High luminosity windows
If you are going to be in Washington D.C. between February 1 and July 18 of 2016 go see Jonathan Feldschuh‘s art exhibit at the National Academy of Sciences. Feldschuh is a working data scientist and artist with an undergraduate degree in physics from Harvard. The artist expresses his appreciation of science to the world in a series of physics and science related paintings/drawings on mylar window panels. This is a clever, contemporary approach to getting original artwork seen by thousands and thousands of eyes. Feldschuh’s media is mylar–best known for it’s ubiquitous use in retail window advertising–which he adapts to expand the artist’s and the gallery’s reach into the city streets. It is not clear from the exhibition notice if the National Academy of Sciences will have street-level window displays. If so, it would be an invaluable way to promote science in the Nation’s capital with original art works beaming into the street day and night.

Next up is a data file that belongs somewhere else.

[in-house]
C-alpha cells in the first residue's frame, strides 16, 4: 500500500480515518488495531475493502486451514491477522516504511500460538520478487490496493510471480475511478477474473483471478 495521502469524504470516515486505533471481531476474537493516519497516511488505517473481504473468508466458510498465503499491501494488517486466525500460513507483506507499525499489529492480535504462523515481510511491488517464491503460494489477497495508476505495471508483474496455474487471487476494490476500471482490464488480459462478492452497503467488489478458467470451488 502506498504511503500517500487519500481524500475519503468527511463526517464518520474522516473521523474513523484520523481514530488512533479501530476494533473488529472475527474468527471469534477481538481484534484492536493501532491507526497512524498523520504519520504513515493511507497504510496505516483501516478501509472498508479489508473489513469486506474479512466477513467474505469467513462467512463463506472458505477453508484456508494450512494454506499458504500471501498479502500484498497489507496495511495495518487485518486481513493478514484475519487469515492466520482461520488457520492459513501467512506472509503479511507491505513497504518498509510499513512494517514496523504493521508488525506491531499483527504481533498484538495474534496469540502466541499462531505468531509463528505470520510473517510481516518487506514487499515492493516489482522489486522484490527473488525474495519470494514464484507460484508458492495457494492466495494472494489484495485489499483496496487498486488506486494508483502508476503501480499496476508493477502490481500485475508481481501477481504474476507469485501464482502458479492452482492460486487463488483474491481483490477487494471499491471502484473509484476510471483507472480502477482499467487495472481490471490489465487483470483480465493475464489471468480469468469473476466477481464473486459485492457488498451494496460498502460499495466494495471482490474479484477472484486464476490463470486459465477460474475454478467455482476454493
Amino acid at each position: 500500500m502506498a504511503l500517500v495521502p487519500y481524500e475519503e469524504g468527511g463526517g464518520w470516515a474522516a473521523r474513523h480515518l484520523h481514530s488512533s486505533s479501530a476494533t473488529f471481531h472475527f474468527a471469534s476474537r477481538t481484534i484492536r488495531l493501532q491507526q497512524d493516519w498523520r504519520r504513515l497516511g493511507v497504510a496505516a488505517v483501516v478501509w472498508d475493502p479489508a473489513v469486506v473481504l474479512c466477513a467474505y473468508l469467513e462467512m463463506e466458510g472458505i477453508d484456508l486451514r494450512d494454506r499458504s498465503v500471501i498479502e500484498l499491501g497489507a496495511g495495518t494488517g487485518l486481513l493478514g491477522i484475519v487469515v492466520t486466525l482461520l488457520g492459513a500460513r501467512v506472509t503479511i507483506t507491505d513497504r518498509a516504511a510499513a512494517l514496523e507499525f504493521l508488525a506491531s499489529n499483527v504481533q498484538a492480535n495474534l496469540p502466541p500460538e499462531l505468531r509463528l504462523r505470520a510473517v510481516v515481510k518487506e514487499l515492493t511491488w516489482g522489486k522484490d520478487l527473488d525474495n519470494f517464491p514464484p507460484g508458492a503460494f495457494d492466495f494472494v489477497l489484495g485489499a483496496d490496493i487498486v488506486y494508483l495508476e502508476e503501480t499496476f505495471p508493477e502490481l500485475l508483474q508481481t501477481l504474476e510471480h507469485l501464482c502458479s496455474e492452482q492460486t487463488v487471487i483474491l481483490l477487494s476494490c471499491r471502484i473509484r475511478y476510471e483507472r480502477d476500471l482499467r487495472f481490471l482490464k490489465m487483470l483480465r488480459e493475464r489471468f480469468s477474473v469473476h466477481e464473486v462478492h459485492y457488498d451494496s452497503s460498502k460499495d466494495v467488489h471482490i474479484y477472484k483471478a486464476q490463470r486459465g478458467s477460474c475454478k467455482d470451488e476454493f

Feldschuh’s paintings are two-sided. It appears that he draws the architectural or technical rendering of the LHC on one side of the mylar and then turns it over at creates an abstract expressionist action painting on the other side. The splash of jets of paint dramatically infuse the works with a glimmer of the energetic events within the collossal instrument. For some installations he’s installed fluorescent lights behind the windows to illuminate them from behind at night.
Here’s a four-year-old video in which Feldschuh explains his work.